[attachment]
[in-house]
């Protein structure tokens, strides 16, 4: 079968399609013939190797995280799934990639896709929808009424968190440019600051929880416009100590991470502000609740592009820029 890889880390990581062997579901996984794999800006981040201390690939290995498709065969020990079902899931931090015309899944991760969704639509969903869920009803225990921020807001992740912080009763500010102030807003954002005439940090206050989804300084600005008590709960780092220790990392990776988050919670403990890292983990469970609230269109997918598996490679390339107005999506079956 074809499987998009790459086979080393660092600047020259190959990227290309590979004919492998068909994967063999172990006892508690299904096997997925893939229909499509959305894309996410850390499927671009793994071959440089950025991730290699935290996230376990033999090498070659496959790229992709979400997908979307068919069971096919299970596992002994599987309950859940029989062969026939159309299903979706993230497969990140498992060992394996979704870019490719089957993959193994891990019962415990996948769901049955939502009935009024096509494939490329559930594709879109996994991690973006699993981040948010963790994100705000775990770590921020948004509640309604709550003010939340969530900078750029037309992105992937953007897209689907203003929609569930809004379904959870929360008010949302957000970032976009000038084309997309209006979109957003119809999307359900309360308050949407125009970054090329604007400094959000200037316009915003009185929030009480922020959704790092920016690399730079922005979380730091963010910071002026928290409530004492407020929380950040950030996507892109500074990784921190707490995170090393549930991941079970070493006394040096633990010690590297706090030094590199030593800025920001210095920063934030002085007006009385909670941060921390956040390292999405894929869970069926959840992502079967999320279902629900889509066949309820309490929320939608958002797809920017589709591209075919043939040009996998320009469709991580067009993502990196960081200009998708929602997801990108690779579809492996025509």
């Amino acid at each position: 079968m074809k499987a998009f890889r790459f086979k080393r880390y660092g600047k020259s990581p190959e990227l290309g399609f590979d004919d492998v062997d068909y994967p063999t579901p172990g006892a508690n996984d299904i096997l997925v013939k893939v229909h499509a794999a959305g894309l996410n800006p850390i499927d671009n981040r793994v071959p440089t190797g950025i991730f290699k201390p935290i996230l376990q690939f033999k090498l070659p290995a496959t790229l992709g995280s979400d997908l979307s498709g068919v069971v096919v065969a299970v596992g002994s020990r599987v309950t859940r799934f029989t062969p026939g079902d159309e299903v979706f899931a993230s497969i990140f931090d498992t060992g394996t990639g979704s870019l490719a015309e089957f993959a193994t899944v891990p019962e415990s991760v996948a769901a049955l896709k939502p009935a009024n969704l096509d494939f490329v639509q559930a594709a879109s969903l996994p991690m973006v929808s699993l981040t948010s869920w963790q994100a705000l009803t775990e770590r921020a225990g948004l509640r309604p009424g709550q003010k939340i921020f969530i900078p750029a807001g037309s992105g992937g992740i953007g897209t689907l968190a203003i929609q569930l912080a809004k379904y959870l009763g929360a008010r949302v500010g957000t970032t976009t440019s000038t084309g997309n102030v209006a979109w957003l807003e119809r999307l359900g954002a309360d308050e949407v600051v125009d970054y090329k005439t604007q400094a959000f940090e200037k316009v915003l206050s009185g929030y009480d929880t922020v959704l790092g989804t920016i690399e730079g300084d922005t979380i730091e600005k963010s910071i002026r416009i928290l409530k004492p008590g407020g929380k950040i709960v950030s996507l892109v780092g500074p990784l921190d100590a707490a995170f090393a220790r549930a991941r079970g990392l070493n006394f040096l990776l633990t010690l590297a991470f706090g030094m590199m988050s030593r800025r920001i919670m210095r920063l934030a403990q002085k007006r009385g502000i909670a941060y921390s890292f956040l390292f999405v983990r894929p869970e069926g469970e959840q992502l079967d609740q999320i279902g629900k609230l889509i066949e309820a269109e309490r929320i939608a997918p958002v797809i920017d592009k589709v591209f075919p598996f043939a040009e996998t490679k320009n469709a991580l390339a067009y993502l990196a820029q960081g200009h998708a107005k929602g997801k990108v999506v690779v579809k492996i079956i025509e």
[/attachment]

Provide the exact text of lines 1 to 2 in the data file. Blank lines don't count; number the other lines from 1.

[in-house]
């Protein structure tokens, strides 16, 4: 079968399609013939190797995280799934990639896709929808009424968190440019600051929880416009100590991470502000609740592009820029 890889880390990581062997579901996984794999800006981040201390690939290995498709065969020990079902899931931090015309899944991760969704639509969903869920009803225990921020807001992740912080009763500010102030807003954002005439940090206050989804300084600005008590709960780092220790990392990776988050919670403990890292983990469970609230269109997918598996490679390339107005999506079956 074809499987998009790459086979080393660092600047020259190959990227290309590979004919492998068909994967063999172990006892508690299904096997997925893939229909499509959305894309996410850390499927671009793994071959440089950025991730290699935290996230376990033999090498070659496959790229992709979400997908979307068919069971096919299970596992002994599987309950859940029989062969026939159309299903979706993230497969990140498992060992394996979704870019490719089957993959193994891990019962415990996948769901049955939502009935009024096509494939490329559930594709879109996994991690973006699993981040948010963790994100705000775990770590921020948004509640309604709550003010939340969530900078750029037309992105992937953007897209689907203003929609569930809004379904959870929360008010949302957000970032976009000038084309997309209006979109957003119809999307359900309360308050949407125009970054090329604007400094959000200037316009915003009185929030009480922020959704790092920016690399730079922005979380730091963010910071002026928290409530004492407020929380950040950030996507892109500074990784921190707490995170090393549930991941079970070493006394040096633990010690590297706090030094590199030593800025920001210095920063934030002085007006009385909670941060921390956040390292999405894929869970069926959840992502079967999320279902629900889509066949309820309490929320939608958002797809920017589709591209075919043939040009996998320009469709991580067009993502990196960081200009998708929602997801990108690779579809492996025509």